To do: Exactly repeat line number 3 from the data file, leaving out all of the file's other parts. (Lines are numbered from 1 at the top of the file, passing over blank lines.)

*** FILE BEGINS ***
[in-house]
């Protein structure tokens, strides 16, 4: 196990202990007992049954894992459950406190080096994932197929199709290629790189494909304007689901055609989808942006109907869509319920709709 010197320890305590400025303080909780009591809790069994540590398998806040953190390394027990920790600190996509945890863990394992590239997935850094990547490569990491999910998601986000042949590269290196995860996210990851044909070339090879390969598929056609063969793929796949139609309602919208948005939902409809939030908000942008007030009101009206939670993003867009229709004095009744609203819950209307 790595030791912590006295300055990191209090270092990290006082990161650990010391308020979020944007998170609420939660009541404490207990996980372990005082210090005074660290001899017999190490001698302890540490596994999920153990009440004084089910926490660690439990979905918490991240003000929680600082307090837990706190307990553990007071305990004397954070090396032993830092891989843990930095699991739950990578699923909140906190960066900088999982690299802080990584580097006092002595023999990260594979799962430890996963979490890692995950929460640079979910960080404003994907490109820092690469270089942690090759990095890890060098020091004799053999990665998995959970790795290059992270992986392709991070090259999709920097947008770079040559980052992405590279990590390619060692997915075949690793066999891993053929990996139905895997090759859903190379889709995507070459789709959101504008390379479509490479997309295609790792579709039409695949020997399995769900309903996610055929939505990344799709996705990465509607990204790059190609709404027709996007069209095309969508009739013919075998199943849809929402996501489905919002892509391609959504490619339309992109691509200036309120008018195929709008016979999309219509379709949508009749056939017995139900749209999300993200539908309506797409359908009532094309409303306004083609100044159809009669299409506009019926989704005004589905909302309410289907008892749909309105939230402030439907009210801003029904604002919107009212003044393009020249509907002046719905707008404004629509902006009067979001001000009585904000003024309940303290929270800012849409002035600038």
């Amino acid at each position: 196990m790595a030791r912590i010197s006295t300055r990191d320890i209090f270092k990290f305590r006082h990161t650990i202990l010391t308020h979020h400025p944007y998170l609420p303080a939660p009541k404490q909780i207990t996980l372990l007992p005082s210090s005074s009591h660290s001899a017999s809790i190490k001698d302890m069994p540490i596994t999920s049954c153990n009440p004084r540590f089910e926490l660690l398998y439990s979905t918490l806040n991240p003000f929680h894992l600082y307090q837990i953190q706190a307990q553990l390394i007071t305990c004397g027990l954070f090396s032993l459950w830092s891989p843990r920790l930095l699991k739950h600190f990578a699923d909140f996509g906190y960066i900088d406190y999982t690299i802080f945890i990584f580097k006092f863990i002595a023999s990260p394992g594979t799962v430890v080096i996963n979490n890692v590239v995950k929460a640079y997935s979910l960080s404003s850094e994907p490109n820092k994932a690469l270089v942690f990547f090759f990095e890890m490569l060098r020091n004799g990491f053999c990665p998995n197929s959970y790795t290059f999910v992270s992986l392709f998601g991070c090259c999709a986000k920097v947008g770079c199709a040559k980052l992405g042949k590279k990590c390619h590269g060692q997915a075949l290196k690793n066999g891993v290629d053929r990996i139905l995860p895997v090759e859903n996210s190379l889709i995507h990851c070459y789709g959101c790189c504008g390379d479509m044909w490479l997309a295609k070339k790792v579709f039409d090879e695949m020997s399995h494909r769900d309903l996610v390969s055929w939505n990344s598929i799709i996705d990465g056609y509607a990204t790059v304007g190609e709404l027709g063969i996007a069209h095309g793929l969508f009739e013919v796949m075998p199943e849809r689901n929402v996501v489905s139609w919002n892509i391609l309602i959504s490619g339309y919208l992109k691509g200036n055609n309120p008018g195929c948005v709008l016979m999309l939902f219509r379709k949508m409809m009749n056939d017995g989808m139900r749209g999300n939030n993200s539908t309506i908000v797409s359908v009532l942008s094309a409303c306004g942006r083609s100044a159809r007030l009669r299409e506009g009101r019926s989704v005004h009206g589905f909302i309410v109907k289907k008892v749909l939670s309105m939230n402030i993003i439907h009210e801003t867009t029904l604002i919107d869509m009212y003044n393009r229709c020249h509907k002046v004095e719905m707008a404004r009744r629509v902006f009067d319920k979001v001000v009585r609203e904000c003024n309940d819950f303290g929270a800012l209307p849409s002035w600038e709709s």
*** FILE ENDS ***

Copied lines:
């Amino acid at each position: 196990m790595a030791r912590i010197s006295t300055r990191d320890i209090f270092k990290f305590r006082h990161t650990i202990l010391t308020h979020h400025p944007y998170l609420p303080a939660p009541k404490q909780i207990t996980l372990l007992p005082s210090s005074s009591h660290s001899a017999s809790i190490k001698d302890m069994p540490i596994t999920s049954c153990n009440p004084r540590f089910e926490l660690l398998y439990s979905t918490l806040n991240p003000f929680h894992l600082y307090q837990i953190q706190a307990q553990l390394i007071t305990c004397g027990l954070f090396s032993l459950w830092s891989p843990r920790l930095l699991k739950h600190f990578a699923d909140f996509g906190y960066i900088d406190y999982t690299i802080f945890i990584f580097k006092f863990i002595a023999s990260p394992g594979t799962v430890v080096i996963n979490n890692v590239v995950k929460a640079y997935s979910l960080s404003s850094e994907p490109n820092k994932a690469l270089v942690f990547f090759f990095e890890m490569l060098r020091n004799g990491f053999c990665p998995n197929s959970y790795t290059f999910v992270s992986l392709f998601g991070c090259c999709a986000k920097v947008g770079c199709a040559k980052l992405g042949k590279k990590c390619h590269g060692q997915a075949l290196k690793n066999g891993v290629d053929r990996i139905l995860p895997v090759e859903n996210s190379l889709i995507h990851c070459y789709g959101c790189c504008g390379d479509m044909w490479l997309a295609k070339k790792v579709f039409d090879e695949m020997s399995h494909r769900d309903l996610v390969s055929w939505n990344s598929i799709i996705d990465g056609y509607a990204t790059v304007g190609e709404l027709g063969i996007a069209h095309g793929l969508f009739e013919v796949m075998p199943e849809r689901n929402v996501v489905s139609w919002n892509i391609l309602i959504s490619g339309y919208l992109k691509g200036n055609n309120p008018g195929c948005v709008l016979m999309l939902f219509r379709k949508m409809m009749n056939d017995g989808m139900r749209g999300n939030n993200s539908t309506i908000v797409s359908v009532l942008s094309a409303c306004g942006r083609s100044a159809r007030l009669r299409e506009g009101r019926s989704v005004h009206g589905f909302i309410v109907k289907k008892v749909l939670s309105m939230n402030i993003i439907h009210e801003t867009t029904l604002i919107d869509m009212y003044n393009r229709c020249h509907k002046v004095e719905m707008a404004r009744r629509v902006f009067d319920k979001v001000v009585r609203e904000c003024n309940d819950f303290g929270a800012l209307p849409s002035w600038e709709s």